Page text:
I Always Wanted To Be Somebody
Part 5

Althea Gibson

Note: After a year of international travel and tennis, Althea Gibson became the first black player to win a Grand Slam at the French Open in 1956. But in her mind that was overshadowed by her failure to win at Wimbledon or the U.S. Nationals that same year. That all change in 1957 where we pick up Althea's story.

Everything changed for Althea at Wimbledon in 1957.

Now that I was an established internationalist, the U.S.L.T.A. paid my way to Wimbledon in 1957. They gave me my round-trip plane ticket and enough expense money to take care of my hotel, meals and other charges.

Part of the expense money was given to me before I left, in American dollars; the rest I was to pick up from a U.S.L.T.A. official in London, and that would be in English pounds.

Coach Sydney Llewellyn drove me to Idlewild in his car, and Buddy Walker, my old play-street supervisor and expert on saxophones, came along for the ride. Edna Mae Robinson drove out in her own car to see me off. Just as I was getting on the airplane, Edna slipped twenty dollars into my hand and told me it was for extra spending money. I was traveling light, with just two bags, both of which I checked through. I kept my tennis rackets, one Harry C. Lee and two Slazengers, with me, because I didn't want anything to happen to them.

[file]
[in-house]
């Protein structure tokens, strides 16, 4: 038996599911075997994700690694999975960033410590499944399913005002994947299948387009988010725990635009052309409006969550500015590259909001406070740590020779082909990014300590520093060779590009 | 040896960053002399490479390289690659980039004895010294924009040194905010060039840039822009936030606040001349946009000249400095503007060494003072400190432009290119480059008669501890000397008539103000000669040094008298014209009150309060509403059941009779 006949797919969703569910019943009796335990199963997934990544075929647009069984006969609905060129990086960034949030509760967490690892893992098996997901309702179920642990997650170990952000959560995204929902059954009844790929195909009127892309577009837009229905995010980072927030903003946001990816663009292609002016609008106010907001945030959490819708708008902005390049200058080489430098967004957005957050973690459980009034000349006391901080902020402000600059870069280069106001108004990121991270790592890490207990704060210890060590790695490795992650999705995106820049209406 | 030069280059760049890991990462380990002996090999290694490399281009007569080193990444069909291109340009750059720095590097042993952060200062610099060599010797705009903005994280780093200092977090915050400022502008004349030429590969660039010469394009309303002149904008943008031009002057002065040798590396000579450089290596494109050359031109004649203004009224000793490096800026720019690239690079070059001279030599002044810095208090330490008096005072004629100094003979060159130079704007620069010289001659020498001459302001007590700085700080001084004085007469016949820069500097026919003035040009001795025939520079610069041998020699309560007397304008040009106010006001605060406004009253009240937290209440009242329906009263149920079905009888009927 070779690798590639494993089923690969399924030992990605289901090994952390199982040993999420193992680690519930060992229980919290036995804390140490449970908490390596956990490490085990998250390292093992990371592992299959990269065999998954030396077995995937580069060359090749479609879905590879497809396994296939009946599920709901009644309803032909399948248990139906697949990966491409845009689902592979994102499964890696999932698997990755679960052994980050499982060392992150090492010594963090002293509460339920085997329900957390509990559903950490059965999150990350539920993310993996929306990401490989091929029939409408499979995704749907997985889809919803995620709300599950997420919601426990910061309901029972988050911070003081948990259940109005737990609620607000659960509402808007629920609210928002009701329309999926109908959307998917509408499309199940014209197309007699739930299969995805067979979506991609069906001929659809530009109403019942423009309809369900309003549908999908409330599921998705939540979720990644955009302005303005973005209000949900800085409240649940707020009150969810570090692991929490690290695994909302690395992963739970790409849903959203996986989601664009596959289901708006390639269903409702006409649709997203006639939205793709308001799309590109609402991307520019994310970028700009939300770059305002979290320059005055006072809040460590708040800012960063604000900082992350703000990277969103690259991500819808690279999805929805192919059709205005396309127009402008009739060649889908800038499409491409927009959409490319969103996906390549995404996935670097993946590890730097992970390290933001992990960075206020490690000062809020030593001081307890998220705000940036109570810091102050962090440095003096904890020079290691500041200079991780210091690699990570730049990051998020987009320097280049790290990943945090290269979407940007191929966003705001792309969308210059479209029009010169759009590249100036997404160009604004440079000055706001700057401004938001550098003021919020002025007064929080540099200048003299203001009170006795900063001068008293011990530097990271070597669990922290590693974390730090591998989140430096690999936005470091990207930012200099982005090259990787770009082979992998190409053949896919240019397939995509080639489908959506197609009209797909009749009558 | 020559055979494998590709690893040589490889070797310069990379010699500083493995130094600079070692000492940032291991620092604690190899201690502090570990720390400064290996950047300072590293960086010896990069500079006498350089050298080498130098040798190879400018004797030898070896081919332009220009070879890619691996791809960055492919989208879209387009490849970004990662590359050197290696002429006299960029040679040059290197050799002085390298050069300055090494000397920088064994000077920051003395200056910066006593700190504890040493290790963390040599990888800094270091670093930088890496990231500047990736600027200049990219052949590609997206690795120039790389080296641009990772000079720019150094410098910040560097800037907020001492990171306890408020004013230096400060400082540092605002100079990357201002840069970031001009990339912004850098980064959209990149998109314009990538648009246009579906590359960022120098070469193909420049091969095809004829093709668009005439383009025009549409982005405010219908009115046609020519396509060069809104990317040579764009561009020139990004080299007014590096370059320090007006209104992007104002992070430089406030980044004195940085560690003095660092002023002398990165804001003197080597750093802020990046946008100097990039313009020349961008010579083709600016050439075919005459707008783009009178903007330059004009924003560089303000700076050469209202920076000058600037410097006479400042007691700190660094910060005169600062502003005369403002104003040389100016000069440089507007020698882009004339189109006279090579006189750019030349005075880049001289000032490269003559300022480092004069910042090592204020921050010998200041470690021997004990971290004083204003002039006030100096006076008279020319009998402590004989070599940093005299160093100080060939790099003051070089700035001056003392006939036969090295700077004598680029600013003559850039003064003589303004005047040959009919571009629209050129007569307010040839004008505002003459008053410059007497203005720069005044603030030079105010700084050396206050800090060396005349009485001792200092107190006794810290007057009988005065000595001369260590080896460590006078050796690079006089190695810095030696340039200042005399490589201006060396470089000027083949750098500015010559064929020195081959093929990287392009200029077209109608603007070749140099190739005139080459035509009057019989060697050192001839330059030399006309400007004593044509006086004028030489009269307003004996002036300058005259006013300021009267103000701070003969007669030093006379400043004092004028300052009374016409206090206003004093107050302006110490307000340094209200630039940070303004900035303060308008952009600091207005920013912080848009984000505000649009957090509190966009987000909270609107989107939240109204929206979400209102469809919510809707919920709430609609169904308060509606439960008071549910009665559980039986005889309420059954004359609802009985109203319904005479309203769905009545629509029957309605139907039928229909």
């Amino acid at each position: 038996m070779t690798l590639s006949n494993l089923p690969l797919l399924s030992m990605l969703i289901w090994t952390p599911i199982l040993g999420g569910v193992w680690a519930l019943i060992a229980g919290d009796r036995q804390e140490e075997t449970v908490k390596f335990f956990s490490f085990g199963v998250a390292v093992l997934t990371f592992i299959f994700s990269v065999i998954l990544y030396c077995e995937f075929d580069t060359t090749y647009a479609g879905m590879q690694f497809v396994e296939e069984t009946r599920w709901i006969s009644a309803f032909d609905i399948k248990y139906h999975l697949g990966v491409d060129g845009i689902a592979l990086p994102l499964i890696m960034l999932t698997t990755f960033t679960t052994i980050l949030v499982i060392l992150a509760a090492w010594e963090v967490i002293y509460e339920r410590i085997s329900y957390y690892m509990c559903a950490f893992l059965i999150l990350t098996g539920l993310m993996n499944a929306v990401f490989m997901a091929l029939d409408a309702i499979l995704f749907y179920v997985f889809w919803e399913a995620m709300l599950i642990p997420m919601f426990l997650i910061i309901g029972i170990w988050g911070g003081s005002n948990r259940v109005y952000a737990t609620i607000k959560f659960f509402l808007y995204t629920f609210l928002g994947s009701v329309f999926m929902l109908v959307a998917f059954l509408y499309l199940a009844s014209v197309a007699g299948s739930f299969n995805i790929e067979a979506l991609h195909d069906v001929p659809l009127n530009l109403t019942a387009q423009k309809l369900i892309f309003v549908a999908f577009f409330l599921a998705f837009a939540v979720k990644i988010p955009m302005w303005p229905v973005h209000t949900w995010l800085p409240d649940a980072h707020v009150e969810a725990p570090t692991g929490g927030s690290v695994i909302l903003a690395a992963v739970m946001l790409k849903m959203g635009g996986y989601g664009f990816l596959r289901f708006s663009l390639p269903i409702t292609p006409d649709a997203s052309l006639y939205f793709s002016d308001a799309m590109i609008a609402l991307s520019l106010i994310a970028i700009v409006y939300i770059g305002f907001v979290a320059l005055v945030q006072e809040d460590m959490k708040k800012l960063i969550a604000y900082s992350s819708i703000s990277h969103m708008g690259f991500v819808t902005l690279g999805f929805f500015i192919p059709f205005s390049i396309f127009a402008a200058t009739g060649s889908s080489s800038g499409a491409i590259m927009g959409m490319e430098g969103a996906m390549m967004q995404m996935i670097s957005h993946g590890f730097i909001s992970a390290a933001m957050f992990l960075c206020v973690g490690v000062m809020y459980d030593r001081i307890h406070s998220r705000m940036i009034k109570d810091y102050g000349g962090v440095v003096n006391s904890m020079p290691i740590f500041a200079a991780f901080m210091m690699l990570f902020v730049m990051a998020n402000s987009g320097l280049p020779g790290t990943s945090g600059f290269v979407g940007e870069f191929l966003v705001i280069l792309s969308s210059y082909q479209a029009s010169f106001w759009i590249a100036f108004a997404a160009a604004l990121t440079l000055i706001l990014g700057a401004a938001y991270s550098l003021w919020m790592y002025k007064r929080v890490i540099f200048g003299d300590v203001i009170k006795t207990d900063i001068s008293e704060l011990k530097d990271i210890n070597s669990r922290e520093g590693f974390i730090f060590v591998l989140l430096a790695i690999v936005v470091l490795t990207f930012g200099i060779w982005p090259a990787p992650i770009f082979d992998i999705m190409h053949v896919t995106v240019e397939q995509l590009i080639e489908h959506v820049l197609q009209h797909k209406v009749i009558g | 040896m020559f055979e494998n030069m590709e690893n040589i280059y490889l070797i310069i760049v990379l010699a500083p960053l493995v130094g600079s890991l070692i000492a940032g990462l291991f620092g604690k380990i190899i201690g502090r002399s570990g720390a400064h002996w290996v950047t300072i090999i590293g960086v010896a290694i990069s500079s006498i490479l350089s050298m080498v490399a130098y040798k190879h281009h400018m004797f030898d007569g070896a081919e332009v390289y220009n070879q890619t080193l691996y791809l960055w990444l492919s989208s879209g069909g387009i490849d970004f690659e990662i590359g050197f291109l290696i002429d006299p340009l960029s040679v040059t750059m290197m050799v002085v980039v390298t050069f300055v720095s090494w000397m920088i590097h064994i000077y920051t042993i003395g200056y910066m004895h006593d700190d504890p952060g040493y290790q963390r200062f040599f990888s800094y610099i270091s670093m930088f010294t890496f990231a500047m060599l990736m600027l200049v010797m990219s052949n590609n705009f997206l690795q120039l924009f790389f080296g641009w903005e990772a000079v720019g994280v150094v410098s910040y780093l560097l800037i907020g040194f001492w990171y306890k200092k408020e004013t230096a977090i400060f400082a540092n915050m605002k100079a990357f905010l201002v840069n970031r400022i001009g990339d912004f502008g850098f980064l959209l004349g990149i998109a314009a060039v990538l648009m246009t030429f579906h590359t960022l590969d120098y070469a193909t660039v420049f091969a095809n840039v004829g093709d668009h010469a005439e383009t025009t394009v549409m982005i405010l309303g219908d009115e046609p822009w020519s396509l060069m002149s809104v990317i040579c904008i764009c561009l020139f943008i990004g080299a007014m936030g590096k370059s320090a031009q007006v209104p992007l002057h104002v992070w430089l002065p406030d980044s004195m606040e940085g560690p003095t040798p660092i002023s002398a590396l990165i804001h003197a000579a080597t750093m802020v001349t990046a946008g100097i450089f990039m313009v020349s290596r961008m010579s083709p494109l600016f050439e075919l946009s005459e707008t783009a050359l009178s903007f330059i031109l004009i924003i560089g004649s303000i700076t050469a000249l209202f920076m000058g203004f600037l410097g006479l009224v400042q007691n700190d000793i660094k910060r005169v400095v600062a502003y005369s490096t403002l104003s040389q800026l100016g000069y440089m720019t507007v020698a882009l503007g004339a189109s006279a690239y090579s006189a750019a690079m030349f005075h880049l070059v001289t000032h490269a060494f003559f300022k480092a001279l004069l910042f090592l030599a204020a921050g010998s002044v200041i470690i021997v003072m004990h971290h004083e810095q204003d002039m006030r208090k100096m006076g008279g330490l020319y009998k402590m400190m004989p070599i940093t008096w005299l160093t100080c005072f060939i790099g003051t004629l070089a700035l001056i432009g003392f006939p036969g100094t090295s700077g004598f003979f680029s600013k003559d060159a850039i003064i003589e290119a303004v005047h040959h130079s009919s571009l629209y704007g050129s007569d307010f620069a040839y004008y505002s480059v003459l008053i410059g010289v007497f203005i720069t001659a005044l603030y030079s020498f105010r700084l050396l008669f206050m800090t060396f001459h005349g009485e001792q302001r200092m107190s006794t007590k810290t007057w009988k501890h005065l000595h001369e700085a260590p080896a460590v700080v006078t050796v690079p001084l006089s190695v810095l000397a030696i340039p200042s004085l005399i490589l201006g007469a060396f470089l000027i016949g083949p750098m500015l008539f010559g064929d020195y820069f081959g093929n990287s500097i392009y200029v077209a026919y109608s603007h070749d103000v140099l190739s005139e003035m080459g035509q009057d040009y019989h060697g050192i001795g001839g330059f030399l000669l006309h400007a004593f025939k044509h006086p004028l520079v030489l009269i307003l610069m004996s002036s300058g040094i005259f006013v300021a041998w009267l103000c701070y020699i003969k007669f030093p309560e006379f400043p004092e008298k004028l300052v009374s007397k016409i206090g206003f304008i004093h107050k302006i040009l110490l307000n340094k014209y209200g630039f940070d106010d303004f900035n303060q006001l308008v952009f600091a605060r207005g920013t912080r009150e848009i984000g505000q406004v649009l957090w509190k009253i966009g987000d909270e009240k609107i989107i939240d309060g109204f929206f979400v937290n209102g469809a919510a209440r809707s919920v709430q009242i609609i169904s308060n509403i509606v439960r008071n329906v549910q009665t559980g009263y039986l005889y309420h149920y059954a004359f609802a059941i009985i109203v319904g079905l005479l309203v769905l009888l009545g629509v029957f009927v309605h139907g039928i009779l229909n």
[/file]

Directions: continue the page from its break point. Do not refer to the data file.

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Althea Gibson: I Always Wanted To Be Somebody

I Always Wanted To Be Somebody is the intimate and candid story of a girl who grew up in the asphalt environs of Harlem, skipping school, drinking hard liquor, stealing and fist-fighting, but went on to break the color barrier in tennis and achieving the pinnacle of the sport by winning Wimbledon and the U.S. Open and becoming an inspiration for many future champions such as Billie Jean King, Arthur Ashe, Venus Williams, and Serena Williams, among many others.

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